And finally, Wilcox reported that “random polling conducted in 2015 showed that 82 percent of the public supported the project at that time.” He said he has more than 11,000 voters in his division, and only four have voiced opposition to him personally, while “many have expressed support for both the project and the district.” In responding to Wilcox, I noted my previous column shied away from making definitive statements and, instead, was designed more to add emphasis to issues and questions raised by others.
But I pointed out my column was a direct result of the mistrust of NID, apparently fostered by its past transparency failures. I noted various issues have been raised in many letters to the editor and Other Voices published by The Union, at meetings I have attended, plus those that were stated directly to me.
I added it is obvious that such mistrust has existed for quite some time — long before I was prompted to cite the questions raised. And such mistrust does not mysteriously develop without reason.
In other words, the real NID problem is one of credibility. It’s a lack of faith in the district’s truthfulness, resulting from the district’s failure to keep the public adequately informed. I noted:
n People suspect NID is deliberately underestimating the total costs associated with Centennial Dam.
n People suspect NID is not being truthful on how the project will be financed.
n They suspect the district is being misleading on the sources of the water to fill the dam.
n They doubt that NID is being candid on its plans to sell district water after the dam is completed.
n They read about NID’s failure to make timely repairs to its flume and an outlet valve at Rollins Dam.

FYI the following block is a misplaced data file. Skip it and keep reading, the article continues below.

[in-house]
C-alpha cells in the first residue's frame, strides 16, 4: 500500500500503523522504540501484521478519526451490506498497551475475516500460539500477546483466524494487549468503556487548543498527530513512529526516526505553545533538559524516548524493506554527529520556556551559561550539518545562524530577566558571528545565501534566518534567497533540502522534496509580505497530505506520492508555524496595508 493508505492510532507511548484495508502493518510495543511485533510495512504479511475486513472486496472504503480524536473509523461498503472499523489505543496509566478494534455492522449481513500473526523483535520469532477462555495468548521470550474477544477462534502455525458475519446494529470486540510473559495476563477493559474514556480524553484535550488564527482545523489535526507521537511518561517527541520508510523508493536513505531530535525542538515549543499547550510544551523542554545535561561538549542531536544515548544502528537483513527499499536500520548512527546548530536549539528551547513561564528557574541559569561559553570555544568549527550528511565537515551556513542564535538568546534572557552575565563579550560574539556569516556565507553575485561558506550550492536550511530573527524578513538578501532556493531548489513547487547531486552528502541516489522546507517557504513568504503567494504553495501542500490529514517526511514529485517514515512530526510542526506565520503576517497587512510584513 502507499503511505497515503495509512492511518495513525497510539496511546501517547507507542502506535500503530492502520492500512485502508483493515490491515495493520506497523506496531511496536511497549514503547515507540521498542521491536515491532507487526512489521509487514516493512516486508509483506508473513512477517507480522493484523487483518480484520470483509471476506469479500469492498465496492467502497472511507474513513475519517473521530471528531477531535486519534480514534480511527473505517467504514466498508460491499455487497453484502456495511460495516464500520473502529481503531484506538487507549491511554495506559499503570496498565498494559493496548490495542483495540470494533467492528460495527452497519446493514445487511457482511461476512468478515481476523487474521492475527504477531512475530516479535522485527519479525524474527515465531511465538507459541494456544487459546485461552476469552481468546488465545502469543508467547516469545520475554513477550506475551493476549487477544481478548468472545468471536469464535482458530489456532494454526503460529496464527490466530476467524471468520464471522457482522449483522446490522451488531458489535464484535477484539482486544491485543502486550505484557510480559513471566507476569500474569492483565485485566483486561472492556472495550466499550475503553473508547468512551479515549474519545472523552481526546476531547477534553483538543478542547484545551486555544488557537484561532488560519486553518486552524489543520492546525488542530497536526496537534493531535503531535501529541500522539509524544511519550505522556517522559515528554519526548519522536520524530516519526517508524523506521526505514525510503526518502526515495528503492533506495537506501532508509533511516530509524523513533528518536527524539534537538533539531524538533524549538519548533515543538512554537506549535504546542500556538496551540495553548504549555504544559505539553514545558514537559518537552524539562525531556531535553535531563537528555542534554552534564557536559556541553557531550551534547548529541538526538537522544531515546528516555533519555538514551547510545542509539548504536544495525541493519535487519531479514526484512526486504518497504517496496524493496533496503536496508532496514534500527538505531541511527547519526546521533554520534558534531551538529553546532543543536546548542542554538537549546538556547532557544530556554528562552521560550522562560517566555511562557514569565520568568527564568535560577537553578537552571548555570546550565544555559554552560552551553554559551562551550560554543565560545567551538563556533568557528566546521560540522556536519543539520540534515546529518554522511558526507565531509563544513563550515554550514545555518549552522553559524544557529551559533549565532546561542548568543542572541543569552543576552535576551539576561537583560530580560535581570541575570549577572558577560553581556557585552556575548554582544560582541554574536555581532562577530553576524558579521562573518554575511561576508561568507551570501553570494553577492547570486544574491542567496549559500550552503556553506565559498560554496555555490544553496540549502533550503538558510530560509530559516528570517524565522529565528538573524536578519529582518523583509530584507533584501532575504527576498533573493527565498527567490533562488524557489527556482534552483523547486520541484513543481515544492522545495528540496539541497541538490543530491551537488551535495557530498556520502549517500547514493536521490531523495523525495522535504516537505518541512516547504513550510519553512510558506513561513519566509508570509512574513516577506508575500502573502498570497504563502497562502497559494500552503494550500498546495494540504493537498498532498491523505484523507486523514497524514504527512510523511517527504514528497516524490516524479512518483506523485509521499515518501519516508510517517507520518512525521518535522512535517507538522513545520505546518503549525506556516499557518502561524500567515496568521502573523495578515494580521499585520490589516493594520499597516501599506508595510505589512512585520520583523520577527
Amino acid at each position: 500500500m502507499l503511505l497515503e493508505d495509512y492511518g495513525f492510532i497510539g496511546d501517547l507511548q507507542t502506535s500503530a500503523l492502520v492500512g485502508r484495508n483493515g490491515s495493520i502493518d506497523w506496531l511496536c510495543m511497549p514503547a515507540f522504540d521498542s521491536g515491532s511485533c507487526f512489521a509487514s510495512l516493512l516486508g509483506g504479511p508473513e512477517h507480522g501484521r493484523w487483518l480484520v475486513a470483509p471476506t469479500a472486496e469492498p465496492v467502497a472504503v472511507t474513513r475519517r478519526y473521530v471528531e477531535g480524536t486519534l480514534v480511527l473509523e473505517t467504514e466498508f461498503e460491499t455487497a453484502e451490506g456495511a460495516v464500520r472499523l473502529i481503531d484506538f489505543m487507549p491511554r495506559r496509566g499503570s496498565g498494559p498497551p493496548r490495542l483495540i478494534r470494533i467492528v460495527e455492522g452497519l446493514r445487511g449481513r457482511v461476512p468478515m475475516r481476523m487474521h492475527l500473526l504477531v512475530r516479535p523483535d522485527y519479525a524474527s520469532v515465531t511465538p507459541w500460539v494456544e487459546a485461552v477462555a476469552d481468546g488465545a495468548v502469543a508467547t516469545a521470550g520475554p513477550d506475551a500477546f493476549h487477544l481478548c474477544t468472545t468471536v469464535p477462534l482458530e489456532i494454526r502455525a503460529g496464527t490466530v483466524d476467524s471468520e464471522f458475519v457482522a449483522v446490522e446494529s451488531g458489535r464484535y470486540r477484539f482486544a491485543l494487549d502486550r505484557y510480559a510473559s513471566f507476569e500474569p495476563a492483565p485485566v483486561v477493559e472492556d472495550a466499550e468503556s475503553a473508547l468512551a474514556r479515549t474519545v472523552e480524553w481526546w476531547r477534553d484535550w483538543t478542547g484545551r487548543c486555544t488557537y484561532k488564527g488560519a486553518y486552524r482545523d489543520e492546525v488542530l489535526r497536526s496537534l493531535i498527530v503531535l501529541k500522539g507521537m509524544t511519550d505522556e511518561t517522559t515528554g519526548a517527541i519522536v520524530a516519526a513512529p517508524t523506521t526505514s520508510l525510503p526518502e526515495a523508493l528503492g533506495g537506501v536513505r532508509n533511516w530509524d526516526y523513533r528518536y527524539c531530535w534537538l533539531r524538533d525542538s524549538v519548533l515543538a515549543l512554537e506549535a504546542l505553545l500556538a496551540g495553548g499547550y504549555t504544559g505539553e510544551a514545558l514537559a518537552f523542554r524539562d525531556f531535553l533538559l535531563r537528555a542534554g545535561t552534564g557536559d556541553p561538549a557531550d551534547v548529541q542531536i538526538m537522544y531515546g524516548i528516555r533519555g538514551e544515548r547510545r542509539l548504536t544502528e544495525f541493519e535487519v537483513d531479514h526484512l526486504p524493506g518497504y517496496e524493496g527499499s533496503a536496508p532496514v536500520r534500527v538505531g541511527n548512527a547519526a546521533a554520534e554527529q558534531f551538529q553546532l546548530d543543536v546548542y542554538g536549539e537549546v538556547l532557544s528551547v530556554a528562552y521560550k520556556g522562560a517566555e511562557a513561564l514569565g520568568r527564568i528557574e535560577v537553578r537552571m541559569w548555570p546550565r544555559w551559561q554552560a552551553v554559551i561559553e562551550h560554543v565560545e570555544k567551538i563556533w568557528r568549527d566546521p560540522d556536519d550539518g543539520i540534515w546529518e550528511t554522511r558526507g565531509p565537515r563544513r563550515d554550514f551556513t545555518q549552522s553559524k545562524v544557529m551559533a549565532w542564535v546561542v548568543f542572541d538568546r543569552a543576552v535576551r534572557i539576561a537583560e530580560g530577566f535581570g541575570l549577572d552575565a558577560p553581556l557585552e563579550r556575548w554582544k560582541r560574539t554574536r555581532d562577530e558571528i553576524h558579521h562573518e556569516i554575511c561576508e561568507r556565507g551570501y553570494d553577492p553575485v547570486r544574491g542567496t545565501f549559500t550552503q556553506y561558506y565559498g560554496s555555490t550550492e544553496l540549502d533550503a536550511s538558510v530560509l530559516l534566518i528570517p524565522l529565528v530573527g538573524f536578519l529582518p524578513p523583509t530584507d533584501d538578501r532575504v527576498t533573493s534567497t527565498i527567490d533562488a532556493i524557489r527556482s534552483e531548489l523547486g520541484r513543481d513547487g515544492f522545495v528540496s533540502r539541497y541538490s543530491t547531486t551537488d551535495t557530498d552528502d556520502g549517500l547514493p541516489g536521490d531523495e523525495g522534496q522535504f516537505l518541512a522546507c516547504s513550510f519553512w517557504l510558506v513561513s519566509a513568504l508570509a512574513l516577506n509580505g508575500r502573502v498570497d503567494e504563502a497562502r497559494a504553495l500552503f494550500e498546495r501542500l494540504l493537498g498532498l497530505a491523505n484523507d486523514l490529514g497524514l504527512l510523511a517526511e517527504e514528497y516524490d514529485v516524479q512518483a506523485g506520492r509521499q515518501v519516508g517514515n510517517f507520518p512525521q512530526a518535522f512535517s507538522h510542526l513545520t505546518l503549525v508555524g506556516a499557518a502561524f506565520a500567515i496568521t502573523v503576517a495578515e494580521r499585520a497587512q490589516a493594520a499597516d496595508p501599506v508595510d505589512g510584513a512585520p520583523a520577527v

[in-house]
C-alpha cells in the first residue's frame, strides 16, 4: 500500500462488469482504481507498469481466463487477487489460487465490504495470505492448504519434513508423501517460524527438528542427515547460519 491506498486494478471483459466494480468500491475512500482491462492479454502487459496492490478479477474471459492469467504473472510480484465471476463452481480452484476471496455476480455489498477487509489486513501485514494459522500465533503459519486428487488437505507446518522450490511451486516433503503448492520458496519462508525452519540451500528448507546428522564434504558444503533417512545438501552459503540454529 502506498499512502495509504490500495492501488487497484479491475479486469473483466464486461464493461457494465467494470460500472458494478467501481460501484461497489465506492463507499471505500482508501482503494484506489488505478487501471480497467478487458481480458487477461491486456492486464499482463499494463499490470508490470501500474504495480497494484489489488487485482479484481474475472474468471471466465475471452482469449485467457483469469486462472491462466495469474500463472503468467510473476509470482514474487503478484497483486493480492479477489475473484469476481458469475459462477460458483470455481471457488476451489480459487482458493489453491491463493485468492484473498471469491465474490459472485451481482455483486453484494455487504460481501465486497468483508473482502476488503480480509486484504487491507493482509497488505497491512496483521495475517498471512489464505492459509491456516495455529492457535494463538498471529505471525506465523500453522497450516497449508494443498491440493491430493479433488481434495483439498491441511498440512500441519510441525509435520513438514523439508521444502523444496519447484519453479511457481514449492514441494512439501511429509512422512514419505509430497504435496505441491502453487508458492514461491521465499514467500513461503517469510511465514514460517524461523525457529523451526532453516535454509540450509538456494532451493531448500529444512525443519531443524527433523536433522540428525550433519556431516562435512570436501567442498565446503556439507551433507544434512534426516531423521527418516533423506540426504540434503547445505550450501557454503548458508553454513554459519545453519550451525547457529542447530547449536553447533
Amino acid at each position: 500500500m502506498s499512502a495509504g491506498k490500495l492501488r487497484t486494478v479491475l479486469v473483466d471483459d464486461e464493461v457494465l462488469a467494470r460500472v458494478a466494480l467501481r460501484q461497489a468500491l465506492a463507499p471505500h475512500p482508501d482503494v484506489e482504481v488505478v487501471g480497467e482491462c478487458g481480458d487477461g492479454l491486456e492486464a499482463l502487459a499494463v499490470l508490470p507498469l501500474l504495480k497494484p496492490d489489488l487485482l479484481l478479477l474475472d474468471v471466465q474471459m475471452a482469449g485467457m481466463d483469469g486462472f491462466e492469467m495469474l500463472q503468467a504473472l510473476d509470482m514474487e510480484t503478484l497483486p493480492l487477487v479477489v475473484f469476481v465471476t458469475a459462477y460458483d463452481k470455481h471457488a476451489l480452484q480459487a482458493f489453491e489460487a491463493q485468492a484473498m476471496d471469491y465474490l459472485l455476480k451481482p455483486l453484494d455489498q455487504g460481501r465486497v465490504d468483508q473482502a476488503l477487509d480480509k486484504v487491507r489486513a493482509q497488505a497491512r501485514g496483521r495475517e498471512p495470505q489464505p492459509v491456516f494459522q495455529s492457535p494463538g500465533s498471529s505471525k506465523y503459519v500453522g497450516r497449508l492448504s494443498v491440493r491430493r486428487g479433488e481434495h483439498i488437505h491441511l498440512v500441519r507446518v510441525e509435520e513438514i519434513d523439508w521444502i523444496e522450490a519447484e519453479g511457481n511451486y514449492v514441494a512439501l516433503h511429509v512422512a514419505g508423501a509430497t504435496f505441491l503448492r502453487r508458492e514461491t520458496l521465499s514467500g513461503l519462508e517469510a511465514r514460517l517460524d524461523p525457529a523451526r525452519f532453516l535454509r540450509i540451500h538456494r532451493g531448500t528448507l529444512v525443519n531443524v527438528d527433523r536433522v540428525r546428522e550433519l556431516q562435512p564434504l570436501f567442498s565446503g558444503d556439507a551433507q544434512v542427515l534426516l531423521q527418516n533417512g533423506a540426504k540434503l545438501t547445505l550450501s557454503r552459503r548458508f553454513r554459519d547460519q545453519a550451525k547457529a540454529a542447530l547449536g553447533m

n They question whether all is being done that’s possible to maintain current water storage capability.
Distrust that deep, on so many issues, usually develops only after a lengthy period of time during which the decision makers involved failed to keep the public fully informed on what was being done — and why.
In my more than 50 years of media work — in several different states — I have watched some boards face a re-learning of that credibility lesson, and occasionally at the expense of failing to gain approval of a worthy project.
Some boards have realized it is not enough to expect the public to attend their meetings, or to expect the public to check actions or decisions posted on a website. Some boards have concluded they can eliminate future problems by making monthly mailings, or sending out quarterly newsletters, to their electorates — detailing all significant decisions and actions. And people want candid disclosure — not fluff that spins the issues a certain way. Boards really earn respect when they report fully on negative issues, not just on the positive ones.
On Centennial Dam information issues: Were NID constituents advised in a letter when the dam site was officially declared safe and suitable? And if that was a few years back, would it not have been suitable to repeat that finding with a mailed announcement that the NID was beginning the Environmental Impact Report?
I must conclude, however, that it’s important to maintain an open mind on whether a Centennial Dam really will be needed — as a result of anticipated weather and technology changes, and after existing water source capabilities are fully used. That decision should not be clouded by NID’s failures of the past, but should be based entirely on the situations as they are seen developing for the future.
Darrell Berkheimer, who lives in Grass Valley, is a frequent contributor to The Union. He is the author of five books available through Amazon. Contact him at firstname.lastname@example.org.